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'o Biagię i voze? 'xerwóvadlo ipya wédele Eurip. Siquis Deus mihi largiatur, ut ex hac ætate repuerafcam,
& in cunis vagiam, valde reculem. Cic. de Senect. The BEWAILING OF MAN'S MISERIES hath been ele.
gantly and copiously set forth by many, in the writings as well of philosophers, as of divines. And it is both 4 plealant and a profitable contemplation.
Lord Bacon's Advancement of Learning.
Τ Η Σ
P R E F A CE,
It is hard for a man to speak of himself wisla any tolerable satisfaction or success : he can be no more pleased in blaming himself, than in reading a fatyr made on him by another : and though he may justly desire, that a friend should praise him; yet, if he makes his own panegyrick, he will get very few to read it. It is harder for him to speak of his own writings, An author is in the condition of a Culprit: the public are his judges: by allowing too much, and condescending too far, he may injure his own cause, and become a kind of FELO DE SE; and by pleading and asserting too boldly, he may displease the court that fits upon him : his apology may only heighten his accusation. I would avoid those extremes ; and though, I grant, it would not be very civil to trouble the reader with a long preface, before he enters upon an
indifferent poem ; I would say something to persuade him to take it as it is, or to excuse it for not being better.
The noble images and reflections, the profound reasonings upon human actions, and excellent precepts for the government of life, which are found in the Proverbs, Ecclefiaftes, and other books, commonly attributed to Solomon, afford subjects for finer poems in every kind, than have, I think, yet appeared in the Greek, Latin, or any modern language : how far they were verse in their original, is a dissertation not to be entered into at present.
Out of this great treasure, which lies heaped up together, in a confused magnificence, above all order, I had a mind to collcét and digeit such observations, and apothegms, as most particularly tend to the proof of that great assertion, laid down in the beginning of the Ecclefiaftes, “ ALL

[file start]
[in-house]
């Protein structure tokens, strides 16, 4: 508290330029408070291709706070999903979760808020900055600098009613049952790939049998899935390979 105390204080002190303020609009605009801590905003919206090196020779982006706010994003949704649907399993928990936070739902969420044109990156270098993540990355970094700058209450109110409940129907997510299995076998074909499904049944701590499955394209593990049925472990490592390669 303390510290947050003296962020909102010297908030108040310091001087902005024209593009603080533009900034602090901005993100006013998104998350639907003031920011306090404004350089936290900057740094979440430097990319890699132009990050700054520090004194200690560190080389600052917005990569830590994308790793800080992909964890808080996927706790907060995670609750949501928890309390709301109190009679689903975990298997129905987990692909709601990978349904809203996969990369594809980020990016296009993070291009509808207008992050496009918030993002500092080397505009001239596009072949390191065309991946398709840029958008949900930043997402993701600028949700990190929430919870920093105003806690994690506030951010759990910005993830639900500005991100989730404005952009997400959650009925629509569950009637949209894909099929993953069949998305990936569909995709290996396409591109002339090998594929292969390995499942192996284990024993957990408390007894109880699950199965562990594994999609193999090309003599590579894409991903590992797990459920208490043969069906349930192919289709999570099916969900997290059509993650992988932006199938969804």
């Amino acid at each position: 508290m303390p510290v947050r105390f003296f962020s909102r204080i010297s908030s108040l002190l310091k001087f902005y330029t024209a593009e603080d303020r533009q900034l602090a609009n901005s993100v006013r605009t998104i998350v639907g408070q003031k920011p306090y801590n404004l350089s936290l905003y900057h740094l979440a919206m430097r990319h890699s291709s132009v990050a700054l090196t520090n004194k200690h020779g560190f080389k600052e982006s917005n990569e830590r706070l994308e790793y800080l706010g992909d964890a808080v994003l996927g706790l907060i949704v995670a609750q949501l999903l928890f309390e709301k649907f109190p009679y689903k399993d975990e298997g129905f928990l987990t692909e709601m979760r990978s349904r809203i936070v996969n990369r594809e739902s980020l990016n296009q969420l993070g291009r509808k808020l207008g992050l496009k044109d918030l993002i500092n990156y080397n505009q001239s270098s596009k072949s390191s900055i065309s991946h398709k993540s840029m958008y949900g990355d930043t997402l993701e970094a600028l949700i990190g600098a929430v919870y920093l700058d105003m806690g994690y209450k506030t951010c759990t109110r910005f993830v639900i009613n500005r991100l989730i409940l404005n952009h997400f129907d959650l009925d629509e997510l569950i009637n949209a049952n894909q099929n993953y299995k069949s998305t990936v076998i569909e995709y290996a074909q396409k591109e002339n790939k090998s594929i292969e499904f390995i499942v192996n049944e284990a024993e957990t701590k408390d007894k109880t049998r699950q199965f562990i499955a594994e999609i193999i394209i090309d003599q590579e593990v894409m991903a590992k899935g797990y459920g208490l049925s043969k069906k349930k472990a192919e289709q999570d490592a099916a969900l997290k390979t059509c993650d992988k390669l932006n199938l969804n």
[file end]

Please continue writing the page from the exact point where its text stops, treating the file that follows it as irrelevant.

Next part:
Upon the subject-thus chosen, fuch various images present themselves to a writer's mind, that he must find it easier to judge, what should be rejected, than what ought to be received. The difficulty lies in drawing and disposing; or (as painters term it) in grouping such a multitude of different objects, preserving still the justice
and conformity of style and colouring, for the fimplex duntaxat & unum, which Horace prescribes, as requisite to make the whole picture beautiful and perfect.
As precept, however true in theory, or useful in practice, would be but dry and tedious in verse, especially if the recital be long; I found it necessary to form some story, and give a kind of body to the poem. Under what species it may be comprehended, whether Didascalić or Heroic, I leave to the judgment of the critics ; de.. firing them to be favourable in their censure; and not solicitous what the poem is called, pro
be accepted. The chief personage or character in the epic, is always proportioned to the design of the work, to carry on the narration and the moral. Homer intended to fhew us in his Iliad, that diffentions amongst great men obstruct the execution of the noblest enterprizes, and tend to the ruin of a state or kingdom. His Achilles therefore is haughty, and passionate, impatient of any restraint by laws, and arrogant in arms. In his Odysses the same poet, endeavours to explain, that the hardest difficulties may be overcome by labour, and our fortune restored after the feverest amictions. Ulysses therefore is valiant, virtuous,
vided it may